An international research team led by University of Washington scientists has identified two kinds of “ultrapotent human antibodies” that could go into a drug cocktail for guarding against COVID-19.
- UW’s David Veesler and Vir Biotechnology’s Katja Fink are the senior authors of the study published online today by the journal Science, which highlights two monoclonal antibodies known as S2E12 and S2M11. The antibodies were found to block SARS-CoV-2, the coronavirus that causes COVID-19, from latching onto molecular receptors on cells in hamsters.
- An analysis of the antibodies’ molecular structure determined that they block the virus by gumming up its characteristic “spike” protein, which has been a target for many of the vaccines and therapies under development to fight COVID-19. Some of the researchers behind the newly published study, including Veesler, reported a similarly promising antibody called S309 in May.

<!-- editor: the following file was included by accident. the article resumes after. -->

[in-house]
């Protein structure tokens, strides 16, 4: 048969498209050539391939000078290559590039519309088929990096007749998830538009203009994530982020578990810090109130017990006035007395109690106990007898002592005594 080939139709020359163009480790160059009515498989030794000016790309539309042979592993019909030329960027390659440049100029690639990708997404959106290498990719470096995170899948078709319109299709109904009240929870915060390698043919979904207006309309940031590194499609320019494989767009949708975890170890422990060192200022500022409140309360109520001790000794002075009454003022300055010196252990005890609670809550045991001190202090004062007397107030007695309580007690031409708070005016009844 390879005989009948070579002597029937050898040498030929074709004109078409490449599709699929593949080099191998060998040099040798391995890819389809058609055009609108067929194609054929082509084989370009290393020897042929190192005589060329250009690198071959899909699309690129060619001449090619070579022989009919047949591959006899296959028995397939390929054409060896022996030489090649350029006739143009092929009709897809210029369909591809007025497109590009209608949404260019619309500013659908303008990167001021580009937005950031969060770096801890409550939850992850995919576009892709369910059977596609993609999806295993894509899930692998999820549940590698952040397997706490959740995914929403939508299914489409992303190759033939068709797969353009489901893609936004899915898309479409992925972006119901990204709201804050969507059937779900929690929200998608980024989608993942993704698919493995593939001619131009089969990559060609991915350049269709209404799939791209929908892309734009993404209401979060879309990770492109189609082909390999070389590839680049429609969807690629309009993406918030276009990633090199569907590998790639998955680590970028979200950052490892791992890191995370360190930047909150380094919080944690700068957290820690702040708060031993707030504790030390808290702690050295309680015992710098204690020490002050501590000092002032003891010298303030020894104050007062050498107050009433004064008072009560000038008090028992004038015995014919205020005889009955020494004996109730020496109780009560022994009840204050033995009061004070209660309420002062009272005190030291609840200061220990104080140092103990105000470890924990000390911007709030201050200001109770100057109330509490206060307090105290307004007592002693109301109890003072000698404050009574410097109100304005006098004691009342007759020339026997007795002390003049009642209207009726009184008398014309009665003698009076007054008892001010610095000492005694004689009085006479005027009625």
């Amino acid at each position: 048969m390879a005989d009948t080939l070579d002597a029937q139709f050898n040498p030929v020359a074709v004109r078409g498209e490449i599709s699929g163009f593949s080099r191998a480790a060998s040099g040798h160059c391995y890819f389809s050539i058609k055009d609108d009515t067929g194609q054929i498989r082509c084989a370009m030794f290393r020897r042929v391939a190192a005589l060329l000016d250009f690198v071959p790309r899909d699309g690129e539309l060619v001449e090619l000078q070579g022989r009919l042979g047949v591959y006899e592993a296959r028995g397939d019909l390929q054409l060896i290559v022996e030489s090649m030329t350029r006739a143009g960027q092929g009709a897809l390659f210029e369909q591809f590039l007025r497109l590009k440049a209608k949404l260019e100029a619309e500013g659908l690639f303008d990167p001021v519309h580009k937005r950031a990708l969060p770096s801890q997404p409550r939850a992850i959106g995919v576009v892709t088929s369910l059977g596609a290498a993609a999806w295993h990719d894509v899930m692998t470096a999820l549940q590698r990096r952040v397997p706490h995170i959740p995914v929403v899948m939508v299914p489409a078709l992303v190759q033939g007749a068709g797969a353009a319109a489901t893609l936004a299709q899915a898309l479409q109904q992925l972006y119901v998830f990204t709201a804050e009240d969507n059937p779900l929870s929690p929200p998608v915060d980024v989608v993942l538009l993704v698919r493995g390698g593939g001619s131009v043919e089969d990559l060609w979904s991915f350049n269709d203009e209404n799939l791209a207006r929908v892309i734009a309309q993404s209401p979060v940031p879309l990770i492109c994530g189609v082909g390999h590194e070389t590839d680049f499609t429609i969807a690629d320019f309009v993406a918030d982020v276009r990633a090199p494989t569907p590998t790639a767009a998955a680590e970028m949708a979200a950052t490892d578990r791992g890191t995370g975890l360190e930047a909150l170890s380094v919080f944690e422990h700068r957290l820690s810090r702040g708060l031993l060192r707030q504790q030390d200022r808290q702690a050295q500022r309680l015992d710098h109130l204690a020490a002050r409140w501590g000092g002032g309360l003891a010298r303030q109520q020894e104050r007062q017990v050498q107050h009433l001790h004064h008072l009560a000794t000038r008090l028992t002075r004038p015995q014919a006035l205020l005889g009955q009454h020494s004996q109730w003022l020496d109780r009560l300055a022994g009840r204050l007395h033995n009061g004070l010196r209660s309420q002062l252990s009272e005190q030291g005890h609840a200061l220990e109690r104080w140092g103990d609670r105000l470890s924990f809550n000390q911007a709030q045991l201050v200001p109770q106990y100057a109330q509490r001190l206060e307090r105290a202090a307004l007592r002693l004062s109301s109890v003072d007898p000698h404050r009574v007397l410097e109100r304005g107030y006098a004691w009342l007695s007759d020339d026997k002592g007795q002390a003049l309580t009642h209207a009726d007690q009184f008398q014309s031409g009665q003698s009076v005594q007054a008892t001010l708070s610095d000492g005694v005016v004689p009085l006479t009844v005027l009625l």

- Researchers say such antibodies could be combined in a drug cocktail to guard against the virus evolving to evade any single one of the ingredients. A drug that takes advantage of S309’s effect is already being tested in a phase 2/3 clinical trial launched by GlaxoSmithKline and Vir Biotechnology.
The principal authors of the Science study, “Ultrapotent Human Antibodies Protect Against SARS-CoV-2 Challenge Via Multiple Mechanisms,” are M. Alejandra Tortorici of the University of Washington and Martina Beltramello of France’s Pasteur Institute and CNRS. Other UW researchers among the 47 co-authors of the study include Ha Dang, Matthew McCallum and John Bowen.
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